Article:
(Reuters) - Two units of Bank of Montreal (BMO.TO) agreed to pay about $38 million to settle U.S. regulatory charges they concealed conflicts of interests by failing to tell clients their money was often being invested in expensive, in-house funds.
The U.S. Securities and Exchange Commission on Friday said BMO Harris Financial Advisors and BMO Asset Management, both based in Chicago, will pay an $8.25 million civil fine plus $29.73 million of disgorgement and interest, with money used to compensate harmed investors.
“BMO advisers repeatedly put their own financial interests ahead of clients,” C. Dabney O’Riordan, co-chief of the SEC enforcement division’s asset management unit, said in a statement.
A spokeswoman for BMO said the bank was pleased to settle, and has improved its processes to identify, address and disclose conflicts of interest. The company did not admit or deny wrongdoing in agreeing to settle.
The SEC has long focused on conflicts of interest when financial advisers select mutual funds for clients, and brought many cases over alleged failures to disclose those conflicts.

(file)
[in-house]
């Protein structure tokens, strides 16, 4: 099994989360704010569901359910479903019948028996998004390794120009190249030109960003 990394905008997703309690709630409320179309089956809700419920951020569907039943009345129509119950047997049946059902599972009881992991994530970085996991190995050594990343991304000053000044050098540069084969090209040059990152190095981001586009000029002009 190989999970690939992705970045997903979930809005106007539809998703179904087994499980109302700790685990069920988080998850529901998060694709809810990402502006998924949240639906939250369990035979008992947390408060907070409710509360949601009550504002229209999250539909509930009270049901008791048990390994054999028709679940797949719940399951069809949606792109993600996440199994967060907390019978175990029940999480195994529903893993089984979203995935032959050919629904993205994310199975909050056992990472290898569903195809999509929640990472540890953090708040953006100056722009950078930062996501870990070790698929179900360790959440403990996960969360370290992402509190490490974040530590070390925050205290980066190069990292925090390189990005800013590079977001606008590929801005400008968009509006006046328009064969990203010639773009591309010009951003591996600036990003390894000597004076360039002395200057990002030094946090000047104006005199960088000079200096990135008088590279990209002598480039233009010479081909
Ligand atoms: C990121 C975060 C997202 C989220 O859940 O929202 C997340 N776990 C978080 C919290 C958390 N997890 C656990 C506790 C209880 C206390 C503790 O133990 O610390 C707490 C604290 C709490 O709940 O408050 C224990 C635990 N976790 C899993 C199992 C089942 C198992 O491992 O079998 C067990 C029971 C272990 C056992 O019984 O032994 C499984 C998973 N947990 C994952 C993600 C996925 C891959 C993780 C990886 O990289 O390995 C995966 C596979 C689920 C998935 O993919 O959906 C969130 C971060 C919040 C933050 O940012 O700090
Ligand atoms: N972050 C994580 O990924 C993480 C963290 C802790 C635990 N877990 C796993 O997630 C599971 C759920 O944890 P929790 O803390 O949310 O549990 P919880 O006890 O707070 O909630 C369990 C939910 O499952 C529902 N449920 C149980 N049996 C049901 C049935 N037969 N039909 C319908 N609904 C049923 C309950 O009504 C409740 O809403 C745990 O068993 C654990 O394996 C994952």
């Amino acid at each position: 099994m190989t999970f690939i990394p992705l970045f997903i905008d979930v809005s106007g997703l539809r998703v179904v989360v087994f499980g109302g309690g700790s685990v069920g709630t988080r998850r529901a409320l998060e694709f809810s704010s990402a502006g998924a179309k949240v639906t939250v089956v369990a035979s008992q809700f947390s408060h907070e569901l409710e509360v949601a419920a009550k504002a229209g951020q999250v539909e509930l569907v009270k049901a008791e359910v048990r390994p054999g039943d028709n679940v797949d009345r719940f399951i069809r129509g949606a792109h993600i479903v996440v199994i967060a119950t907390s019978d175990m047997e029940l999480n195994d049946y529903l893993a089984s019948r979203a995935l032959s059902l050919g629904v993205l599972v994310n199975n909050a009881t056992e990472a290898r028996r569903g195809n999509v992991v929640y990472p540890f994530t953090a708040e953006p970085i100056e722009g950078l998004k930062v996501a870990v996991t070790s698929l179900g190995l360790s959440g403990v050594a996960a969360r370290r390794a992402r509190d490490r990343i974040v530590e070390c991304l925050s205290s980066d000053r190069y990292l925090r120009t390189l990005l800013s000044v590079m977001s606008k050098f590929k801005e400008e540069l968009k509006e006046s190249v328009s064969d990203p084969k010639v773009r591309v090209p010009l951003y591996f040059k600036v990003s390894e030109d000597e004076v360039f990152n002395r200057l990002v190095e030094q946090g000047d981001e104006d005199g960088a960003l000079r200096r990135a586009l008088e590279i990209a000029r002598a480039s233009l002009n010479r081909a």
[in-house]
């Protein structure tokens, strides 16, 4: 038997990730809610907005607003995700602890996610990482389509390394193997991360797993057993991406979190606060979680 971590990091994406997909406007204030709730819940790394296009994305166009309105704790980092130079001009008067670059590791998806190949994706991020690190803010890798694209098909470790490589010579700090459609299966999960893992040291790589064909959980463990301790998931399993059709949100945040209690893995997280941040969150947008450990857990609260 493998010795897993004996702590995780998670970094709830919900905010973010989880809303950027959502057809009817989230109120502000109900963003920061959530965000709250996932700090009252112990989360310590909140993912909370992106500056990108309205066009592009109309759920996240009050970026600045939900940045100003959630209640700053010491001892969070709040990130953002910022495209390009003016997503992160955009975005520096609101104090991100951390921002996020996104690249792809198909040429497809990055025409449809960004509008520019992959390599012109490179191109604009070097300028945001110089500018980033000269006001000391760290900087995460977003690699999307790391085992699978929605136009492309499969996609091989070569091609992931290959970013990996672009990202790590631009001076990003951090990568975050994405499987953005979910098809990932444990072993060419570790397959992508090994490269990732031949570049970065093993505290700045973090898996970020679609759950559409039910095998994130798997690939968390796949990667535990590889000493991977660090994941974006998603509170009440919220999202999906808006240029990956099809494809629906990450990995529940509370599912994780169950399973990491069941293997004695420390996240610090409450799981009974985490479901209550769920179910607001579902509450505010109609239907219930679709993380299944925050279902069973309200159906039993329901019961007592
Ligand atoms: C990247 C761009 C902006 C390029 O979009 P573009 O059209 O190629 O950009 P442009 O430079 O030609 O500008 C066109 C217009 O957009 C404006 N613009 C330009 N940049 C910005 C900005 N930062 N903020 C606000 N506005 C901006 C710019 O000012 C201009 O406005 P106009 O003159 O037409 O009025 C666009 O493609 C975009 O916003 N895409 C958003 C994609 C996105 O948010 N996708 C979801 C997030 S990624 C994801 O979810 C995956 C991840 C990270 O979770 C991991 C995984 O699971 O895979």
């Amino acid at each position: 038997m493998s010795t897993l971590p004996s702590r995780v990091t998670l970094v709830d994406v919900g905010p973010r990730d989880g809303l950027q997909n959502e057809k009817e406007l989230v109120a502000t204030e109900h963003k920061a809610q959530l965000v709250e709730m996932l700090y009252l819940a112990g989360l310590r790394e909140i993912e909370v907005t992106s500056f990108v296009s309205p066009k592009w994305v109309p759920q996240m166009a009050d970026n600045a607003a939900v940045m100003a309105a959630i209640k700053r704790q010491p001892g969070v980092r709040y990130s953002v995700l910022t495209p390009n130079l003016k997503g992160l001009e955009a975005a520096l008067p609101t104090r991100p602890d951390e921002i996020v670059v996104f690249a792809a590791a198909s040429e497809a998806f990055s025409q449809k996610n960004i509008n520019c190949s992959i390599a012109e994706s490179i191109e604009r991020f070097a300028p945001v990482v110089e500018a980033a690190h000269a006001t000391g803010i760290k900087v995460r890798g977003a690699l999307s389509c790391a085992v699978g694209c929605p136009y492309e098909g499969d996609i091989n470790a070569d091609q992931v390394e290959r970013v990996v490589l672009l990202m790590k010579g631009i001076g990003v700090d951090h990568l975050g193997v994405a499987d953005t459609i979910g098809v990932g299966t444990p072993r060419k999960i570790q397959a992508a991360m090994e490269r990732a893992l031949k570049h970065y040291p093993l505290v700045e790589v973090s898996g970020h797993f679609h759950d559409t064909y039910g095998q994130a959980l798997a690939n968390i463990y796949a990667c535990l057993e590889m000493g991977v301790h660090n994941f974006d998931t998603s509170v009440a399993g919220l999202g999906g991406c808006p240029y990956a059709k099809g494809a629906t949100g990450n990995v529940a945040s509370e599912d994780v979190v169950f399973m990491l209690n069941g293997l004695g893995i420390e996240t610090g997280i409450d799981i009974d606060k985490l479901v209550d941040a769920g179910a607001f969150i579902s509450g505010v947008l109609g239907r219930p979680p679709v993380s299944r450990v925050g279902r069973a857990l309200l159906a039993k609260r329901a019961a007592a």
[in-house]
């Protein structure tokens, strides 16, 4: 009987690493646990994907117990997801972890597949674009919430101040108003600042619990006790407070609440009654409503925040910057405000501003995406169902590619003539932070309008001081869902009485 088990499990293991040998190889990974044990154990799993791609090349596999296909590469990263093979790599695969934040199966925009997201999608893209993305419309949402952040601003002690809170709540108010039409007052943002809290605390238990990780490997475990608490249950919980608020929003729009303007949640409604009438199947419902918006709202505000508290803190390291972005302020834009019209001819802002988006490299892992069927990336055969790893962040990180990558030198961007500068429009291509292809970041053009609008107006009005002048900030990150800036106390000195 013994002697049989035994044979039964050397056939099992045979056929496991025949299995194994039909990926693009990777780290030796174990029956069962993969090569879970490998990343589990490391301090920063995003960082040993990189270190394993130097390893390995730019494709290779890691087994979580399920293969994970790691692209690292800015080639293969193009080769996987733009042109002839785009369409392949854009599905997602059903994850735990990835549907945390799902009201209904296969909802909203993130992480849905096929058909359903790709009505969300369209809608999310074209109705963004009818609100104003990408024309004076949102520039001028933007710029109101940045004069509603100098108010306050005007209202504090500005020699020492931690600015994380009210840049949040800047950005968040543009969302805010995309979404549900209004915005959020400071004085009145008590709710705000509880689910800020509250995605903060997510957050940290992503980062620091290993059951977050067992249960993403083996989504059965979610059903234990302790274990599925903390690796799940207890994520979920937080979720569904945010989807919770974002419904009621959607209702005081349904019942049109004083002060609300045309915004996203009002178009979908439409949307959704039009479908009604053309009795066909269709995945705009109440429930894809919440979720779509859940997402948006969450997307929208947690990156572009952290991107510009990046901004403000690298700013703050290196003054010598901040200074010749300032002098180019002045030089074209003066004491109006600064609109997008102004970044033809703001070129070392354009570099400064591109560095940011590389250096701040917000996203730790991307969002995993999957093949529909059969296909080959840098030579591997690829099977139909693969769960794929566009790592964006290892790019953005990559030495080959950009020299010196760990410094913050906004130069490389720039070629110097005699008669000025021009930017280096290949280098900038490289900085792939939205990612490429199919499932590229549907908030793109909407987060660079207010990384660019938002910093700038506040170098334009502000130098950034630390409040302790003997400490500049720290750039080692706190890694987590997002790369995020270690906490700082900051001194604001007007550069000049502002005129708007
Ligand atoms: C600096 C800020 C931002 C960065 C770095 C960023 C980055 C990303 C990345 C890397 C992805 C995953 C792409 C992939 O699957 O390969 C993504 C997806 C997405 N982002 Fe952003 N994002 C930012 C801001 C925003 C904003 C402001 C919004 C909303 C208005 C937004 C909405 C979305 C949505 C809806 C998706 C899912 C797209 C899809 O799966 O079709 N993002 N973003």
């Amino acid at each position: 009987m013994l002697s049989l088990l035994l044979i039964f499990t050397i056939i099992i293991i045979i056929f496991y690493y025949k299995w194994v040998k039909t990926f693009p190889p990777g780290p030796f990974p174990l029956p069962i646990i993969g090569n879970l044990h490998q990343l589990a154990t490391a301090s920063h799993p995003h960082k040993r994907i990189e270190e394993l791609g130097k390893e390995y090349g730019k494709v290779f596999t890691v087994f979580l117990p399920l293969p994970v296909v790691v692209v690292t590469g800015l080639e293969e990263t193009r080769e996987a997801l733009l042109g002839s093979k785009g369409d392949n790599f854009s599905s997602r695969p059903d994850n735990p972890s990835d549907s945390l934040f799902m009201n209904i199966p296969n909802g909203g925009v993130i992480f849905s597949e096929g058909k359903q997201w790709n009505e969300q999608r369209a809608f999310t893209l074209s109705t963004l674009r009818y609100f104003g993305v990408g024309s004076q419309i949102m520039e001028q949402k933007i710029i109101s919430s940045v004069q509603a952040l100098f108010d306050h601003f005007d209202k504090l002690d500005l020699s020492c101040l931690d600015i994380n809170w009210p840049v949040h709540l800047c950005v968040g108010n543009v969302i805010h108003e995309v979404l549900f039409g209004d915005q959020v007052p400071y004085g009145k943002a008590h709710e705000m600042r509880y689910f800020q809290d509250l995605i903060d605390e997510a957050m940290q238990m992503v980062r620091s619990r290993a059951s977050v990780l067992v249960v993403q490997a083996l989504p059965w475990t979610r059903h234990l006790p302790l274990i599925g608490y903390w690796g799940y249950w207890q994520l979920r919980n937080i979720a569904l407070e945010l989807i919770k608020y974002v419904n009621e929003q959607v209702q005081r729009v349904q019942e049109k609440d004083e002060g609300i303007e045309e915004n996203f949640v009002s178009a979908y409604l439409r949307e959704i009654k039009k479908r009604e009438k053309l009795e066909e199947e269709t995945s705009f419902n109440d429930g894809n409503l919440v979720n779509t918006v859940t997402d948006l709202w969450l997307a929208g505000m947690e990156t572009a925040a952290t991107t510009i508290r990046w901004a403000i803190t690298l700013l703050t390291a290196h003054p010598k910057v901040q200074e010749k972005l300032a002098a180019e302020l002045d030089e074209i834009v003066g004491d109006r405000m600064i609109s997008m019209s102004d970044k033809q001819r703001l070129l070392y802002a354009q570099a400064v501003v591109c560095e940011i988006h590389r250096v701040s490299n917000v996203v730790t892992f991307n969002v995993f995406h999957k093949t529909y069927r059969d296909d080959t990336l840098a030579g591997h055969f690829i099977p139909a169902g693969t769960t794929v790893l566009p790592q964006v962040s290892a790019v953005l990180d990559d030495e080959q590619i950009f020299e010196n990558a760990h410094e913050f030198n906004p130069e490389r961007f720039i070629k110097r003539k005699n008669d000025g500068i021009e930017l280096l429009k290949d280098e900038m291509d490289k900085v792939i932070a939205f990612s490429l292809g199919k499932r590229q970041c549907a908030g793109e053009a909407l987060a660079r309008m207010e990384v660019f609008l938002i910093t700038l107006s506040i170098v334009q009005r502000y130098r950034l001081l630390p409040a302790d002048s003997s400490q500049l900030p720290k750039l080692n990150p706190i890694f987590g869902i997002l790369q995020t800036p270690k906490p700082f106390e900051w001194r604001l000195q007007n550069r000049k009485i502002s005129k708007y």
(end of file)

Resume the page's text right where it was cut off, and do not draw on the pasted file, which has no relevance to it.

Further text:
According to the SEC, the BMO units failed to disclose that from July 2012 to March 2016, they invested about 50% of client assets in their retail Managed Asset Allocation Program in proprietary mutual funds.
The regulator said this resulted in higher management fees for BMO Asset Management, which managed the funds.
It also said BMO Harris Financial Advisors would invest client assets from the program in higher-cost share classes, when they were eligible for lower-cost share classes.
The program had $2.7 billion of assets under management as of March 31, 2016, of which $1.4 billion were in proprietary funds, the SEC said.
Reporting by Jonathan Stempel in New York and Nichola Saminather in Toronto; Editing by Leslie Adler and Sandra Maler